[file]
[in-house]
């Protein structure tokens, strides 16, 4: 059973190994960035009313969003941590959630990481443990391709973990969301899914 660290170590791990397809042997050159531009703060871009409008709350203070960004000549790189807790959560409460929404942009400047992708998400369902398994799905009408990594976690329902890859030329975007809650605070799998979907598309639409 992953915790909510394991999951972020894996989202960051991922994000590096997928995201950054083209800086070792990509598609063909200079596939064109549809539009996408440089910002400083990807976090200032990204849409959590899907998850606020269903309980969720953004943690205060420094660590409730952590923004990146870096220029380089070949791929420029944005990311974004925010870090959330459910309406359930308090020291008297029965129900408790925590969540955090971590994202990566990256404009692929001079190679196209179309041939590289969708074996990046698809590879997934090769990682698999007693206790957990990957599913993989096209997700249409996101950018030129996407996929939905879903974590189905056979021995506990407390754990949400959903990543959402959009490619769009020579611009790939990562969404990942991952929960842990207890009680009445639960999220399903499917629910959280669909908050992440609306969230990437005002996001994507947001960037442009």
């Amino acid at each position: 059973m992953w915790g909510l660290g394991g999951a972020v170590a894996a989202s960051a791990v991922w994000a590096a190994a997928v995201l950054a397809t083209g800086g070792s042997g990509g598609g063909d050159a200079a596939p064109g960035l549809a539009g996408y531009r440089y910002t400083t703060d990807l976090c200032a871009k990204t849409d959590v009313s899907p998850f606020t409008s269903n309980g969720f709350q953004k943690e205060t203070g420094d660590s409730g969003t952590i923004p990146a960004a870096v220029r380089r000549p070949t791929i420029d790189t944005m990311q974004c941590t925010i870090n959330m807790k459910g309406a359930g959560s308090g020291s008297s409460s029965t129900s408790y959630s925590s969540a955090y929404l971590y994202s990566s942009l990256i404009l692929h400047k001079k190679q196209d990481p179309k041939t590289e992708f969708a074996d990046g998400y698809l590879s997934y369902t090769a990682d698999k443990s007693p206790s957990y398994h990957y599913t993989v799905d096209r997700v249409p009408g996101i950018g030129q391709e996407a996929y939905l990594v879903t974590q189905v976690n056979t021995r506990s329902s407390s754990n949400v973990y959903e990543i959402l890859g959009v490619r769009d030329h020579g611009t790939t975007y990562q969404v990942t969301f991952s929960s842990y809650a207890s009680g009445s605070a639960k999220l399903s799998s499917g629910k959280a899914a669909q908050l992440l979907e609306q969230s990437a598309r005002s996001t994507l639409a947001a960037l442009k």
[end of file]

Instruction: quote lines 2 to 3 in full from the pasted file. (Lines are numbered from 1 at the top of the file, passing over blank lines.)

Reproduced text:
């Protein structure tokens, strides 16, 4: 059973190994960035009313969003941590959630990481443990391709973990969301899914 660290170590791990397809042997050159531009703060871009409008709350203070960004000549790189807790959560409460929404942009400047992708998400369902398994799905009408990594976690329902890859030329975007809650605070799998979907598309639409 992953915790909510394991999951972020894996989202960051991922994000590096997928995201950054083209800086070792990509598609063909200079596939064109549809539009996408440089910002400083990807976090200032990204849409959590899907998850606020269903309980969720953004943690205060420094660590409730952590923004990146870096220029380089070949791929420029944005990311974004925010870090959330459910309406359930308090020291008297029965129900408790925590969540955090971590994202990566990256404009692929001079190679196209179309041939590289969708074996990046698809590879997934090769990682698999007693206790957990990957599913993989096209997700249409996101950018030129996407996929939905879903974590189905056979021995506990407390754990949400959903990543959402959009490619769009020579611009790939990562969404990942991952929960842990207890009680009445639960999220399903499917629910959280669909908050992440609306969230990437005002996001994507947001960037442009």
């Amino acid at each position: 059973m992953w915790g909510l660290g394991g999951a972020v170590a894996a989202s960051a791990v991922w994000a590096a190994a997928v995201l950054a397809t083209g800086g070792s042997g990509g598609g063909d050159a200079a596939p064109g960035l549809a539009g996408y531009r440089y910002t400083t703060d990807l976090c200032a871009k990204t849409d959590v009313s899907p998850f606020t409008s269903n309980g969720f709350q953004k943690e205060t203070g420094d660590s409730g969003t952590i923004p990146a960004a870096v220029r380089r000549p070949t791929i420029d790189t944005m990311q974004c941590t925010i870090n959330m807790k459910g309406a359930g959560s308090g020291s008297s409460s029965t129900s408790y959630s925590s969540a955090y929404l971590y994202s990566s942009l990256i404009l692929h400047k001079k190679q196209d990481p179309k041939t590289e992708f969708a074996d990046g998400y698809l590879s997934y369902t090769a990682d698999k443990s007693p206790s957990y398994h990957y599913t993989v799905d096209r997700v249409p009408g996101i950018g030129q391709e996407a996929y939905l990594v879903t974590q189905v976690n056979t021995r506990s329902s407390s754990n949400v973990y959903e990543i959402l890859g959009v490619r769009d030329h020579g611009t790939t975007y990562q969404v990942t969301f991952s929960s842990y809650a207890s009680g009445s605070a639960k999220l399903s799998s499917g629910k959280a899914a669909q908050l992440l979907e609306q969230s990437a598309r005002s996001t994507l639409a947001a960037l442009k």